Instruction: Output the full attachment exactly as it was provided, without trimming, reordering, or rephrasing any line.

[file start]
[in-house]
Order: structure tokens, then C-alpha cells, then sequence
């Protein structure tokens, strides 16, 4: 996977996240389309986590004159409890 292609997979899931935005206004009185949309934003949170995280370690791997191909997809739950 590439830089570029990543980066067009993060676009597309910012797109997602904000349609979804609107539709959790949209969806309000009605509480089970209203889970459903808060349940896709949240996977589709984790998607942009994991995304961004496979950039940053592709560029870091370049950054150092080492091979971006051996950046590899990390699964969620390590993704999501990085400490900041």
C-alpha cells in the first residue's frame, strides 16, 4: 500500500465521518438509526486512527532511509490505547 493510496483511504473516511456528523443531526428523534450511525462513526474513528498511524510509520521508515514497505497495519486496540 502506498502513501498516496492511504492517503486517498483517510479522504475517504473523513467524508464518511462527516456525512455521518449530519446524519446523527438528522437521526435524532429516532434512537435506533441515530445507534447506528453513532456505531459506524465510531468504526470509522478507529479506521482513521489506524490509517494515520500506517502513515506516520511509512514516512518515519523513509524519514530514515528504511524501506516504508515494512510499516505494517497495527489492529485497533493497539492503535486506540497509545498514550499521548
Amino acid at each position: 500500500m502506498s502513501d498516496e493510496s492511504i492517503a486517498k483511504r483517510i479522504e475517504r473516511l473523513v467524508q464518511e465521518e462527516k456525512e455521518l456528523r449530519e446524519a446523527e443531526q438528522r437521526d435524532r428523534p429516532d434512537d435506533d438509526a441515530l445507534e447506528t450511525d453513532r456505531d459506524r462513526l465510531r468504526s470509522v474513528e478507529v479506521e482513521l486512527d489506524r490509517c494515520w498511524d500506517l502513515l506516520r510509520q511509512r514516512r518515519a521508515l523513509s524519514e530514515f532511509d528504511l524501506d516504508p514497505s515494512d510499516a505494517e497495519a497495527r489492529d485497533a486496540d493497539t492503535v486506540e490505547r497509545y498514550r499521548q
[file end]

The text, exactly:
[in-house]
Order: structure tokens, then C-alpha cells, then sequence
């Protein structure tokens, strides 16, 4: 996977996240389309986590004159409890 292609997979899931935005206004009185949309934003949170995280370690791997191909997809739950 590439830089570029990543980066067009993060676009597309910012797109997602904000349609979804609107539709959790949209969806309000009605509480089970209203889970459903808060349940896709949240996977589709984790998607942009994991995304961004496979950039940053592709560029870091370049950054150092080492091979971006051996950046590899990390699964969620390590993704999501990085400490900041």
C-alpha cells in the first residue's frame, strides 16, 4: 500500500465521518438509526486512527532511509490505547 493510496483511504473516511456528523443531526428523534450511525462513526474513528498511524510509520521508515514497505497495519486496540 502506498502513501498516496492511504492517503486517498483517510479522504475517504473523513467524508464518511462527516456525512455521518449530519446524519446523527438528522437521526435524532429516532434512537435506533441515530445507534447506528453513532456505531459506524465510531468504526470509522478507529479506521482513521489506524490509517494515520500506517502513515506516520511509512514516512518515519523513509524519514530514515528504511524501506516504508515494512510499516505494517497495527489492529485497533493497539492503535486506540497509545498514550499521548
Amino acid at each position: 500500500m502506498s502513501d498516496e493510496s492511504i492517503a486517498k483511504r483517510i479522504e475517504r473516511l473523513v467524508q464518511e465521518e462527516k456525512e455521518l456528523r449530519e446524519a446523527e443531526q438528522r437521526d435524532r428523534p429516532d434512537d435506533d438509526a441515530l445507534e447506528t450511525d453513532r456505531d459506524r462513526l465510531r468504526s470509522v474513528e478507529v479506521e482513521l486512527d489506524r490509517c494515520w498511524d500506517l502513515l506516520r510509520q511509512r514516512r518515519a521508515l523513509s524519514e530514515f532511509d528504511l524501506d516504508p514497505s515494512d510499516a505494517e497495519a497495527r489492529d485497533a486496540d493497539t492503535v486506540e490505547r497509545y498514550r499521548q